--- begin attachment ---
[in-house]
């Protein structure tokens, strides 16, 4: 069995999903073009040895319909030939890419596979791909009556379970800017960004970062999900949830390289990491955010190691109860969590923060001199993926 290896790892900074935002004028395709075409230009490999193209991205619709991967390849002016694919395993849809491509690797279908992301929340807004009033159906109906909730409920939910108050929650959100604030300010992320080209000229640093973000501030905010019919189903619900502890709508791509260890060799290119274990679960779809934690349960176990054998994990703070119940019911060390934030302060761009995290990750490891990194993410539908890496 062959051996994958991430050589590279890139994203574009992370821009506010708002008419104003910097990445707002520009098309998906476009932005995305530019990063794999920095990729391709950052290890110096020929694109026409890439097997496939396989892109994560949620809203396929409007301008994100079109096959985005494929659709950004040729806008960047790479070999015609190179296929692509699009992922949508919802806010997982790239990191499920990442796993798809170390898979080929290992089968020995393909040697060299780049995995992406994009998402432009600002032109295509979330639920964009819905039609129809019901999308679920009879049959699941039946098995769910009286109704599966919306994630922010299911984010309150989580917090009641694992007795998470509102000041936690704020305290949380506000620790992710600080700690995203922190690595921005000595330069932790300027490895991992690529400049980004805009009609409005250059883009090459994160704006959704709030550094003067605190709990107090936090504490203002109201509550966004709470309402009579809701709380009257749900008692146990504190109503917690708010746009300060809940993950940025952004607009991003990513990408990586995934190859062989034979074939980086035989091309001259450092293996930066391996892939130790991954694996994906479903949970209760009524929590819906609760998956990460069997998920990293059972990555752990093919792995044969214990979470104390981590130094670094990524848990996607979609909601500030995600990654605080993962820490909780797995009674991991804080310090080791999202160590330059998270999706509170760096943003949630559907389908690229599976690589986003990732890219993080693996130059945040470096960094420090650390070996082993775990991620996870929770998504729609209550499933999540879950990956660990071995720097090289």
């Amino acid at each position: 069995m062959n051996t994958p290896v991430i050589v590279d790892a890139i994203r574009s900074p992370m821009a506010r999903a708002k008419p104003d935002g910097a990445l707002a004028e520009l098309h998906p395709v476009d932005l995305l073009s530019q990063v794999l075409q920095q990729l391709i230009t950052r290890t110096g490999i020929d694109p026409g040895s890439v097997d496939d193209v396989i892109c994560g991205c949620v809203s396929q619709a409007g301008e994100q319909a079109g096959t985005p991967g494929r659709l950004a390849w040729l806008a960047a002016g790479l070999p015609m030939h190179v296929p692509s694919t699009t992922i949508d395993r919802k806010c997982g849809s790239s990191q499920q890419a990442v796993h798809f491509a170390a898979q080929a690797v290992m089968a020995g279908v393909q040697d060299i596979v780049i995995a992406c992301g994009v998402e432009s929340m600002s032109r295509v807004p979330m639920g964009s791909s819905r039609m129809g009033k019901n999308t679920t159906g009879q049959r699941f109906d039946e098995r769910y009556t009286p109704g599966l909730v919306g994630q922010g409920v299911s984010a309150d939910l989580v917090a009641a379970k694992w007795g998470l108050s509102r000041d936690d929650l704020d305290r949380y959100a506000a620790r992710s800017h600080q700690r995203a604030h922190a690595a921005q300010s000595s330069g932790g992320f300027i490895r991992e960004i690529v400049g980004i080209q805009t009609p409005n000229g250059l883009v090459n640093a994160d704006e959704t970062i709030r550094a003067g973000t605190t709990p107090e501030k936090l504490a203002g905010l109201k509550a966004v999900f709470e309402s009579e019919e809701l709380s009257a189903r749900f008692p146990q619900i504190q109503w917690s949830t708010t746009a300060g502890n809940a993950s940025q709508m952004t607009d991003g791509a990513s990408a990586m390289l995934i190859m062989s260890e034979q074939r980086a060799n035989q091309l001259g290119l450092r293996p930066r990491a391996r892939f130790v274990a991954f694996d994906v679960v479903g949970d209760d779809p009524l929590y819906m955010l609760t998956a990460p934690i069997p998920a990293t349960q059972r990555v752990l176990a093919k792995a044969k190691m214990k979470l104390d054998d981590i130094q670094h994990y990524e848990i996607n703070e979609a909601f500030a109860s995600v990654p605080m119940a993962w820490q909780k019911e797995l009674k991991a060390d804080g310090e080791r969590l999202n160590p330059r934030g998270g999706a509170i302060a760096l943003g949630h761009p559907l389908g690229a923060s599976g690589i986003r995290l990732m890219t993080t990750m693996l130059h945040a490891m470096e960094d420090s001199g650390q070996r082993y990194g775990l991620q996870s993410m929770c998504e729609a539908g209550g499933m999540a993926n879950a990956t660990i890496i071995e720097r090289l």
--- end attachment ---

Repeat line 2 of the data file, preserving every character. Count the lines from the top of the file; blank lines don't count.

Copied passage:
């Protein structure tokens, strides 16, 4: 069995999903073009040895319909030939890419596979791909009556379970800017960004970062999900949830390289990491955010190691109860969590923060001199993926 290896790892900074935002004028395709075409230009490999193209991205619709991967390849002016694919395993849809491509690797279908992301929340807004009033159906109906909730409920939910108050929650959100604030300010992320080209000229640093973000501030905010019919189903619900502890709508791509260890060799290119274990679960779809934690349960176990054998994990703070119940019911060390934030302060761009995290990750490891990194993410539908890496 062959051996994958991430050589590279890139994203574009992370821009506010708002008419104003910097990445707002520009098309998906476009932005995305530019990063794999920095990729391709950052290890110096020929694109026409890439097997496939396989892109994560949620809203396929409007301008994100079109096959985005494929659709950004040729806008960047790479070999015609190179296929692509699009992922949508919802806010997982790239990191499920990442796993798809170390898979080929290992089968020995393909040697060299780049995995992406994009998402432009600002032109295509979330639920964009819905039609129809019901999308679920009879049959699941039946098995769910009286109704599966919306994630922010299911984010309150989580917090009641694992007795998470509102000041936690704020305290949380506000620790992710600080700690995203922190690595921005000595330069932790300027490895991992690529400049980004805009009609409005250059883009090459994160704006959704709030550094003067605190709990107090936090504490203002109201509550966004709470309402009579809701709380009257749900008692146990504190109503917690708010746009300060809940993950940025952004607009991003990513990408990586995934190859062989034979074939980086035989091309001259450092293996930066391996892939130790991954694996994906479903949970209760009524929590819906609760998956990460069997998920990293059972990555752990093919792995044969214990979470104390981590130094670094990524848990996607979609909601500030995600990654605080993962820490909780797995009674991991804080310090080791999202160590330059998270999706509170760096943003949630559907389908690229599976690589986003990732890219993080693996130059945040470096960094420090650390070996082993775990991620996870929770998504729609209550499933999540879950990956660990071995720097090289």